Definitions

from The American Heritage® Dictionary of the English Language, 4th Edition

  • intransitive v. To march from a narrow or confined area into the open.
  • intransitive v. To emerge; issue: "His companions still lay in the bed of the ravine, through which the smaller stream debouched” ( James Fenimore Cooper).
  • transitive v. To cause to emerge or issue.

from Wiktionary, Creative Commons Attribution/Share-Alike License

  • n. A narrow outlet from which a body of water pours.
  • n. A fortress at the end of a defile.
  • v. To pour forth from a narrow opening. To emerge from a narrow place like a defile into open country or a wider space.

from the GNU version of the Collaborative International Dictionary of English

  • intransitive v. To march out from a wood, defile, or other confined spot, into open ground; to issue.
  • intransitive v. To issue; -- said of a stream passing from a gorge out into an open valley or a plain.

from The Century Dictionary and Cyclopedia

  • To emerge or pass out; issue
  • In physical geography, to issue from a mountain: said of a river which enters a plain from an elevated region.
  • In anatomy, to open out; empty or pour contents, as into a duct or other vessel: as, the ureter debouches into the bladder.

from WordNet 3.0 Copyright 2006 by Princeton University. All rights reserved.

  • v. march out (as from a defile) into open ground
  • v. pass out or emerge; especially of rivers

Etymologies

French déboucher : dé-, out of (from Old French des-; see de-) + bouche, mouth (from Latin bucca, cheek, mouth).
(American Heritage® Dictionary of the English Language, Fourth Edition)
French déboucher (de + bouche), modelled on Italian sboccare. (Wiktionary)

Examples

  • The emergency-exit stairs at One World Trade Center will debouch to the street rather than into the lobby to head off a mayhem collision of firefighters and panicking tenants.

    The Skyscraper as a Pillar of Confidence

  • The sparrow had arrived in a block and cannot debouch from a there.

    The sparrow in a block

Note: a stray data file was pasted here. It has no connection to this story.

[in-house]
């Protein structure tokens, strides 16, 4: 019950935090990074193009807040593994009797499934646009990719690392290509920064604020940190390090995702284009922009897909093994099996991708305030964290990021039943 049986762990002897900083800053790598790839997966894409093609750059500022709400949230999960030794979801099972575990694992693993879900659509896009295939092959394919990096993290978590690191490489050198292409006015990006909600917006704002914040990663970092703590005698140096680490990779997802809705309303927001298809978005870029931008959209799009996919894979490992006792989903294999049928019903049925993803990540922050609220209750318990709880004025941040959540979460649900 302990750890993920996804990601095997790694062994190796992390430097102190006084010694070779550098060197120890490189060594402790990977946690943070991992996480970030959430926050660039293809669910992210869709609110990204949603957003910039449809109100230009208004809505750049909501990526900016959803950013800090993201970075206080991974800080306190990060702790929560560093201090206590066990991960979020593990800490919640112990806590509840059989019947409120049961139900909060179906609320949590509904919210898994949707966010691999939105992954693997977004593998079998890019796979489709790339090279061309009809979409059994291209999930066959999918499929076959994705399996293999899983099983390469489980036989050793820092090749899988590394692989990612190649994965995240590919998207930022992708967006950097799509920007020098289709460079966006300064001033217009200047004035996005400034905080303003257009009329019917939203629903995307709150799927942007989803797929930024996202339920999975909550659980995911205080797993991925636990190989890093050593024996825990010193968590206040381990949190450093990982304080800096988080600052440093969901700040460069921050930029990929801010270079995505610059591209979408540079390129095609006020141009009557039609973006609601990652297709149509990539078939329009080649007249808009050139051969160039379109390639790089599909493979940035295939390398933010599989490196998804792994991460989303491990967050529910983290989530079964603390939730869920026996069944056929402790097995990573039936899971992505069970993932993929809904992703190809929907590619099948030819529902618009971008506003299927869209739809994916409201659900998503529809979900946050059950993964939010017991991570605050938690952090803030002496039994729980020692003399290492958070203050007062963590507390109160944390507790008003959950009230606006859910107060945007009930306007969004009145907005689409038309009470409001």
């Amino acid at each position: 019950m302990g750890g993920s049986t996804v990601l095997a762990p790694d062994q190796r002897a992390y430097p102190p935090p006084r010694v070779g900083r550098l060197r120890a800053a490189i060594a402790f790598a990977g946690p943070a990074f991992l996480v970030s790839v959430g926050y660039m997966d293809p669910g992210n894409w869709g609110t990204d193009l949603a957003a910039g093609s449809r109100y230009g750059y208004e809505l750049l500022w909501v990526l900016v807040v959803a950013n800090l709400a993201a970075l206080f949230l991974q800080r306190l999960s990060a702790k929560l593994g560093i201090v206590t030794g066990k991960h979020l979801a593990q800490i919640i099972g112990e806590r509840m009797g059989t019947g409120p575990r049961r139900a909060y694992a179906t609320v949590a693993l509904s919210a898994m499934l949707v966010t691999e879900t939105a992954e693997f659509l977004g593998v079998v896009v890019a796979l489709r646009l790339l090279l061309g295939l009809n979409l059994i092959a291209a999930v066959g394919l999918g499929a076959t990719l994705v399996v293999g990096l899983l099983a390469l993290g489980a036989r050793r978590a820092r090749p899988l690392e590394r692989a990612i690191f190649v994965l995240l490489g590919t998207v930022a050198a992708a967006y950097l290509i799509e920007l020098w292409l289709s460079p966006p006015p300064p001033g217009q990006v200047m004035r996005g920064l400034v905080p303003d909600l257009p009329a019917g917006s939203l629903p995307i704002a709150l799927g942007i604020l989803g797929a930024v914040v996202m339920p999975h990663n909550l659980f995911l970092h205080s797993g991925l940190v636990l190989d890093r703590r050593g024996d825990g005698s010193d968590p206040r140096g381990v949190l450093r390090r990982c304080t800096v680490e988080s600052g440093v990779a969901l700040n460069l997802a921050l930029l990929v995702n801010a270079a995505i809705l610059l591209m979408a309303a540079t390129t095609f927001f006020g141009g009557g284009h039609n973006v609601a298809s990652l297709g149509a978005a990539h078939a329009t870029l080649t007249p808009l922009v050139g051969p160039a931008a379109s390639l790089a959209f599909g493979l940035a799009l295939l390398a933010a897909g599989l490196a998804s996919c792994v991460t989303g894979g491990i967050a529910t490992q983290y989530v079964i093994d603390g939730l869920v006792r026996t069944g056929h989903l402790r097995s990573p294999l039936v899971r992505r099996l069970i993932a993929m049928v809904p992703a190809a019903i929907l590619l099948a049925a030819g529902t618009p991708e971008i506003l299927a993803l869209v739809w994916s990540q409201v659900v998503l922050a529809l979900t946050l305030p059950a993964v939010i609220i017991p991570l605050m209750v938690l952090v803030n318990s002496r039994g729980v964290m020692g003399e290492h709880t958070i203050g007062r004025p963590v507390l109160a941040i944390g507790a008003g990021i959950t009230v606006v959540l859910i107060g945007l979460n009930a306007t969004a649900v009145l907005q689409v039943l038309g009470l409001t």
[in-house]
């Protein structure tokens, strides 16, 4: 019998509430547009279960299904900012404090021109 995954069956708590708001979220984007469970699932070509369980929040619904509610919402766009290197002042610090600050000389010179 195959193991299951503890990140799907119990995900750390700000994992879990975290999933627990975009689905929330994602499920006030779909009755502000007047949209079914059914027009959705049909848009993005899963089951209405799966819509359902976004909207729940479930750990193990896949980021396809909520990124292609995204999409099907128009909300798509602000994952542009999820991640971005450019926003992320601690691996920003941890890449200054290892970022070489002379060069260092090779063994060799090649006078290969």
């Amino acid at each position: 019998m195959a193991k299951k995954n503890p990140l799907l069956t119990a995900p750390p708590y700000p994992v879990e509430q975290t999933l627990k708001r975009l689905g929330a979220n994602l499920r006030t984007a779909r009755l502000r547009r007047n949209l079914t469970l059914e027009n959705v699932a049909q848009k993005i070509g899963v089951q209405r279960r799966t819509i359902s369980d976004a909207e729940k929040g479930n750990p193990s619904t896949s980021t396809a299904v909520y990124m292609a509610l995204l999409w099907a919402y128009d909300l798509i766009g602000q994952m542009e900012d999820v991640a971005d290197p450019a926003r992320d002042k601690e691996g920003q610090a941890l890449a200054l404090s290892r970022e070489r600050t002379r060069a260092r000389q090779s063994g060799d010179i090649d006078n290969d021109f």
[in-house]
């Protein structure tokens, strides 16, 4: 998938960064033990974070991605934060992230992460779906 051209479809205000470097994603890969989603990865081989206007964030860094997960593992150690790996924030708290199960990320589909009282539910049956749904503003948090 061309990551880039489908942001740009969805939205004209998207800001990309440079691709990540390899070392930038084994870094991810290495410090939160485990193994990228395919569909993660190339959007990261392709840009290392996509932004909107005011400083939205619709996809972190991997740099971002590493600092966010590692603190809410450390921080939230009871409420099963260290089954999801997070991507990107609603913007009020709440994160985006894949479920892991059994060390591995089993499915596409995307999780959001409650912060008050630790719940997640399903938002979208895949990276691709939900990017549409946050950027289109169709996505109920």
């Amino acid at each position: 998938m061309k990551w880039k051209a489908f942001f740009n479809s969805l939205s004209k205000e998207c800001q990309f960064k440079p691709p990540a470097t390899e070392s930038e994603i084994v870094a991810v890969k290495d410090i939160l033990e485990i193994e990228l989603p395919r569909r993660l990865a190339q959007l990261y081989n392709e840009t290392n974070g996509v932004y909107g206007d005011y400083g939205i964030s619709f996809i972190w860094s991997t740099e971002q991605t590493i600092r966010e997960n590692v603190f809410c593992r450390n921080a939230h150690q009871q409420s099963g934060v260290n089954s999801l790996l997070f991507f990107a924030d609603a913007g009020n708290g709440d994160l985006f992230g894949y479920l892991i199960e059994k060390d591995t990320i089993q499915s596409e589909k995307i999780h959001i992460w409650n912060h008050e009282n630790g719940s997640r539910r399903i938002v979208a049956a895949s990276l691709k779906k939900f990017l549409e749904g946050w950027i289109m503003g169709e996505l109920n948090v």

• Whilst they were debating these points, the Lacedaemonians had incorporated the men of Tegea and the men of Mantinea, and were ready to debouch into the bimarine region. 256 And as the two armies advanced almost at the same time, the Corinthians and the rest reached the Nemea,257 and the Lacedaemonians and their allies occupied Sicyon.

    Hellenica

  • If you ignore that exit and keep going straight, you will debouch onto Admiral Kalbfus Road opposite the Newport Grand Slots emporium.

    Archive 2007-11-01

  • And have we any British interests which would be interfered with by a debouch of the Egyptians on the sea?

    The Romance of Isabel Lady Burton

  • Adrian and the four younger ladies, armed with such shooting sticks as had been left by the ‘guns,’ proceeded down a farm lane towards where the main ‘drive’ of the afternoon would debouch.

    Maid in Waiting

  • The material is heavy, but shows no quartz; whereas the smaller valleys which debouch upon the northern or right bank of the main line, display a curious conformation of the “white stone,” contorted like oyster shells, and embedded in the trap.

    The Land of Midian

  • And that is the firm belief of all of the NATO allies, that we need to continue to strike at his instruments of repression and intensify those, rather than to let up and debouch.

    Press Briefing By Joe Lockhart

  • One tight crawlway wormed through the citadel walls to debouch near the Postern of Fate.

    The Tower of Fear

  • Of these rectangular houses, these metal iboids ranked in rows, iron red, factory green, louflage khaki, the one they were making for at the end of the topmost lane to debouch from the main aisle.

    Put On By Cunning

Comments

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  • "Suddenly on my left I heard the hoot of another car, and realized to my horror that I was almost up on a couple of gate-posts through which a private road debouched on the highway."
    - John Buchan, 'The Thirty-Nine Steps'.

    August 27, 2009

  • See, vast trackless spaces,
    As in a dream they change, they swiftly fill,
    Countless masses debouch upon them ...

    Whitman, "Starting from Paumanok"

    January 9, 2008